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Forensic ExaminerMajor

With world-class training facilities and a solid STEM foundation, this major prepares you to tackle the investigation of a crime from start to finish.

By the numbers200+

Partnerships with vetted forensic internship sites around the U.S.

Overview

What is Forensic Examiner at WVU like?

Description

Just 100 years ago, forensic investigation of even the most complicated crimes relied on little more than a notebook, perhaps a photograph or two and some common sense.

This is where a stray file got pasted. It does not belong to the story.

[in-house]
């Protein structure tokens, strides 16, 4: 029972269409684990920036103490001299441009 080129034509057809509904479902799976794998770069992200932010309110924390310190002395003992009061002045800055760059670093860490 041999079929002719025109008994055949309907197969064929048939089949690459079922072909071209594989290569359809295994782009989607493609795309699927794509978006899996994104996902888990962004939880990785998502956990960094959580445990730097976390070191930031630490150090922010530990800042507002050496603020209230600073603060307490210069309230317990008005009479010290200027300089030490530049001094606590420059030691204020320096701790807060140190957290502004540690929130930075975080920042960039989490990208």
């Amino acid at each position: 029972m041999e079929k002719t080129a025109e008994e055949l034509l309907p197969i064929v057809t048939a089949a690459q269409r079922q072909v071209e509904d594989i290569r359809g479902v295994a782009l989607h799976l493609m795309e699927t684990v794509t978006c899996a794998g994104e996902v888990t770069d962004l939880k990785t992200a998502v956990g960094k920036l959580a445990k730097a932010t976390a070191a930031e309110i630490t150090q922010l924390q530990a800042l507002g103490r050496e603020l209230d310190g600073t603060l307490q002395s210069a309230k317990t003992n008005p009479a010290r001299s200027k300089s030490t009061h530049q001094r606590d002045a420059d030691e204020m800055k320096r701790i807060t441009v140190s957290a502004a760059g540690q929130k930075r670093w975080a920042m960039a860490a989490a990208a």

Today, the practice of examining and identifying evidence involves a sometimes bewildering array of technology and equipment. Teams of specialists work together to generate the critical information needed to solve a case. It requires a surprising depth of scientific and professional knowledge to be a successful part of this modern process.

Forensic Examiner students are treated as scientists first. Investigators and laboratory analysts need to understand how their tools work, both to get maximum performance and so that they can effectively defend their choices on the witness stand. To meet this goal, students spend two years mastering fundamental biology, chemistry and physics. Math and statistics, more important now than ever, are also essential parts of the STEM curriculum for future forensic scientists.